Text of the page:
Not always. Gen X is getting hammered by the income disparity as much as or moreso than Millennials. Some of us are parents of Millennials and are trying to pay our mortgages, pay off our own college debt (especially if we chose to update our education for tech fields), and help our kids pay for college. Those of us who waited to have kids are now adding in the stress of our Gen Zs, many of whom are eschewing college and working gig or “beginner” jobs and staying home. In this economy, that’s smart, but it puts priorities in a different place.
When we want to splurge, we find a way to do it. When it is something that falls in our tribe mentality, we make it happen. Marketers seem to understand that. I never hear them say, “How do we get the $$ income demographic to buy our stuff?” That just doesn’t compute. It’s more of a, “If they want it, they’ll find a way to get it.” I also don’t typically hear marketers ask how they are going to get a particular race or gender to purchase. It is almost always, “How do we get Millennials / Baby Boomers / Gen Z to buy our stuff?” Almost ALWAYS.
You don’t. If you concentrate on one single age group and that is the only thing you concentrate on, you will not grab them. I mean, how many years have you been trying to get the Millennials? And you still ask how to get them—especially now that they are coming into more discretionary money. But you missed the boat, didn’t you? You were so busy concentrating on age that you missed the other markers you should have been paying attention to.
Use your data. You’re online, you are gathering data, or should be. Use it! There is social media data (Facebook, Twitter, Instagram, even Pinterest, Snap(chat), YouTube) and website data (Google Analytics, anyone?). In the numbers is gold. You can find the interests of people who visit you and use that information. Travel tribes come in all ages/races/incomes/genders, as do Movie Lovers and Surfers and Gamers. The list goes on. We no longer (if we really ever did) limit our activities by our demographics. See who follows you and figure out how to incorporate your brand into their interests. Just try it for a month or two. The low cost of advertising online makes this an easy experiment. Even if it fails, and it might, you will gather more data for the next try. Once you try a few, you will likely find the perfect tribe(s) for your brand.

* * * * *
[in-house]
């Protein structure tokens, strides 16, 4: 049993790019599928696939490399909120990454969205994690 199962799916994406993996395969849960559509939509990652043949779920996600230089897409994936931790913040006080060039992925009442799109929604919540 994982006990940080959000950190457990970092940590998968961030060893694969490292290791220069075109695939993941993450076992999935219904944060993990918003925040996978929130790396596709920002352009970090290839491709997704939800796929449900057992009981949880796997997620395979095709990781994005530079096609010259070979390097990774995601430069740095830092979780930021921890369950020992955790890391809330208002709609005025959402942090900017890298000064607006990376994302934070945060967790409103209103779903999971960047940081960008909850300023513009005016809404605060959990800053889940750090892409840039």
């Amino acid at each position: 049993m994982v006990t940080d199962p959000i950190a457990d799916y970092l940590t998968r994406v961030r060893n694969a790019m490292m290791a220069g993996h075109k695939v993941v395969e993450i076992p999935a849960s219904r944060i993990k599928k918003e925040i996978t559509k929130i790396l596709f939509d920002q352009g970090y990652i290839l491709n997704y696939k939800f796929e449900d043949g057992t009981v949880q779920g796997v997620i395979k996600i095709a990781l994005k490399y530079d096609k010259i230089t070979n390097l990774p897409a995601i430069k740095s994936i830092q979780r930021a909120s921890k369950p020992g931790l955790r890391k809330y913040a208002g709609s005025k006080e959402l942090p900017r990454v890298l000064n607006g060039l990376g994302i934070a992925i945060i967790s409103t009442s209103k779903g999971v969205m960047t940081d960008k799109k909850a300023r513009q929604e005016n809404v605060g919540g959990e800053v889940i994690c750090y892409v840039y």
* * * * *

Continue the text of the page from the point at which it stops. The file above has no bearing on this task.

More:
You aren’t off the hook here. Restaurants and bars need to look at their locals. Those are the people who will be your bread and butter, pun intended. Find out what fits those who live in your area, find your local tribe(s) and entice them appropriately. Then, when looking for visitors to your area, you have an appropriate group of travelers to market to based on the local tribes you have cultivated. Use the tools at your disposal and make choices, test them, adjust, and try again.
My final plea is, “STOP BEING LAZY.” Stop marketing to the wrong people. Stop using the wrong set of criteria to determine who to market to. Stop trying to figure out how to market alcohol to underage and barely of age people. This is madness and I won’t be a part of it.